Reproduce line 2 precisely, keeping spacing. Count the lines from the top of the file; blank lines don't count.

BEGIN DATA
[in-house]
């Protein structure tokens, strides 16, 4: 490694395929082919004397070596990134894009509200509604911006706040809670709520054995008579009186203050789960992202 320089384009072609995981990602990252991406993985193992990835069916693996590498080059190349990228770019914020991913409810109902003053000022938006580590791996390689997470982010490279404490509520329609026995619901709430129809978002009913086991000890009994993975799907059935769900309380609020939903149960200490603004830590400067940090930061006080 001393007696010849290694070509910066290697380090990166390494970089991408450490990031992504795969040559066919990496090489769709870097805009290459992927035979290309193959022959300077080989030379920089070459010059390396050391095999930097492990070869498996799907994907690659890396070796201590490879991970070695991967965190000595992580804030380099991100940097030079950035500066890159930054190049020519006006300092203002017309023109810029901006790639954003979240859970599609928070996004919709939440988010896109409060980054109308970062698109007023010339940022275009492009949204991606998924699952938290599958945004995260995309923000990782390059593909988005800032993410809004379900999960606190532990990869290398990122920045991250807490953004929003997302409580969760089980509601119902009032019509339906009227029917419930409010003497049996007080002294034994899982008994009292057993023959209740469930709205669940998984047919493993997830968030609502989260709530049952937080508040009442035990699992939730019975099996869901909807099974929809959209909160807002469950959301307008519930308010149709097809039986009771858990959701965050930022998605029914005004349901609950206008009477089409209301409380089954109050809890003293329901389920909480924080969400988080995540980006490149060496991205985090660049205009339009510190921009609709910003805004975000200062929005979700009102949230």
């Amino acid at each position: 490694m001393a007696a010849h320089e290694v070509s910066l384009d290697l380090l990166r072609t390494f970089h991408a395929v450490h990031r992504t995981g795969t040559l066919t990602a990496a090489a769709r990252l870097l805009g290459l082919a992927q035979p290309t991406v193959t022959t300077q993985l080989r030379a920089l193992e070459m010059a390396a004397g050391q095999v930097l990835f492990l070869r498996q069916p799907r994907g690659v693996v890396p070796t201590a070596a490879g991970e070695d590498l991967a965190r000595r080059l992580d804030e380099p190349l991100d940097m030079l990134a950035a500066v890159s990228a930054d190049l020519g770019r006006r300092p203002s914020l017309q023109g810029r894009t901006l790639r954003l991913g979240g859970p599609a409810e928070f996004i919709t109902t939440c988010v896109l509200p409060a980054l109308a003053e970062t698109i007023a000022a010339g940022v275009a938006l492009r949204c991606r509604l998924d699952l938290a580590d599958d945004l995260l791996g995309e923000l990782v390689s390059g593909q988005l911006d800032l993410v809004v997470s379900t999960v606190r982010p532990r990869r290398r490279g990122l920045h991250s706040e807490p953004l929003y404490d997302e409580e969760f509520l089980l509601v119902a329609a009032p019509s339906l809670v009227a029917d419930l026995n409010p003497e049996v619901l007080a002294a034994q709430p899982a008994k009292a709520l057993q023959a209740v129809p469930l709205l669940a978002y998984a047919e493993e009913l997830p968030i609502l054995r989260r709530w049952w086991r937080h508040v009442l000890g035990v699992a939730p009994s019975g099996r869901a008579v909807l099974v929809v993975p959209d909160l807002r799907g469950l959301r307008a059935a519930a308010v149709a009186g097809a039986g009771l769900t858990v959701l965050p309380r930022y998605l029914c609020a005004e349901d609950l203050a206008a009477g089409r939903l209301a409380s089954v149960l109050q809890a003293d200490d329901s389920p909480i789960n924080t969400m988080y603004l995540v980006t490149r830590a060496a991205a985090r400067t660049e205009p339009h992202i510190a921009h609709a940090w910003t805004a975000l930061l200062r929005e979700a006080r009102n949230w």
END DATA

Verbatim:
């Protein structure tokens, strides 16, 4: 490694395929082919004397070596990134894009509200509604911006706040809670709520054995008579009186203050789960992202 320089384009072609995981990602990252991406993985193992990835069916693996590498080059190349990228770019914020991913409810109902003053000022938006580590791996390689997470982010490279404490509520329609026995619901709430129809978002009913086991000890009994993975799907059935769900309380609020939903149960200490603004830590400067940090930061006080 001393007696010849290694070509910066290697380090990166390494970089991408450490990031992504795969040559066919990496090489769709870097805009290459992927035979290309193959022959300077080989030379920089070459010059390396050391095999930097492990070869498996799907994907690659890396070796201590490879991970070695991967965190000595992580804030380099991100940097030079950035500066890159930054190049020519006006300092203002017309023109810029901006790639954003979240859970599609928070996004919709939440988010896109409060980054109308970062698109007023010339940022275009492009949204991606998924699952938290599958945004995260995309923000990782390059593909988005800032993410809004379900999960606190532990990869290398990122920045991250807490953004929003997302409580969760089980509601119902009032019509339906009227029917419930409010003497049996007080002294034994899982008994009292057993023959209740469930709205669940998984047919493993997830968030609502989260709530049952937080508040009442035990699992939730019975099996869901909807099974929809959209909160807002469950959301307008519930308010149709097809039986009771858990959701965050930022998605029914005004349901609950206008009477089409209301409380089954109050809890003293329901389920909480924080969400988080995540980006490149060496991205985090660049205009339009510190921009609709910003805004975000200062929005979700009102949230």